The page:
Rep. Katie Hobbs
has introduced a bill into the Arizona state legislature that would require advertisers to put the following disclaimer on advertisements if the image in the ad was "photoshopped" (link: zacentral.com
"Postproduction techniques were made to alter the appearance in this advertisement. When using this product, similar results may not be achieved."
Similar legislation has been introduced in the UK and France, its purpose being to try to counteract the social pressure on people, particularly young girls, to feel the need to look perfect -- to remind them that the way models look in ads isn't reality.
The problem, of course, is that every ad nowadays uses digital enhancements of some kind to improve pictures. So every ad would have to carry the disclaimer, muting its effect.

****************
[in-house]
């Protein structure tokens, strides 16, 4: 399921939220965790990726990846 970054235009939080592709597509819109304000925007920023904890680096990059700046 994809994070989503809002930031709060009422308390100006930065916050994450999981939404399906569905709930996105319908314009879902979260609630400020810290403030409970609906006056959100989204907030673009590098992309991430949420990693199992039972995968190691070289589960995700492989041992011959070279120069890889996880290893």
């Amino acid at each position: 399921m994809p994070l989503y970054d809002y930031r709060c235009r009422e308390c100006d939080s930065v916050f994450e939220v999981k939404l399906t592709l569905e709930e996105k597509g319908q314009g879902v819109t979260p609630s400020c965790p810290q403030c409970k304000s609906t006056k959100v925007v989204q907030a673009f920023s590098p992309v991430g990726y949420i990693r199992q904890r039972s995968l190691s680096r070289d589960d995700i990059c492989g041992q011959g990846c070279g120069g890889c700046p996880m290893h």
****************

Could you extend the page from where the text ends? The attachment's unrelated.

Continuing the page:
Also, why focus on post-production techniques, when pre-production techniques (lighting, focus, makeup) can be just as deceptive?
But having said that, I do sympathize with the spirit of the legislation. If a company says that their product can remove wrinkles or blemishes, and they show a picture of a model with perfect skin, it does seem deceptive if that model's face was made perfectly smooth by photoshop, not by use of the product.
It's the old problem that was raised in the Sandpaper Test
case back in the early 1960s. When does the use of photographic tricks by advertisers cross the line from enhancement of a product to outright deception?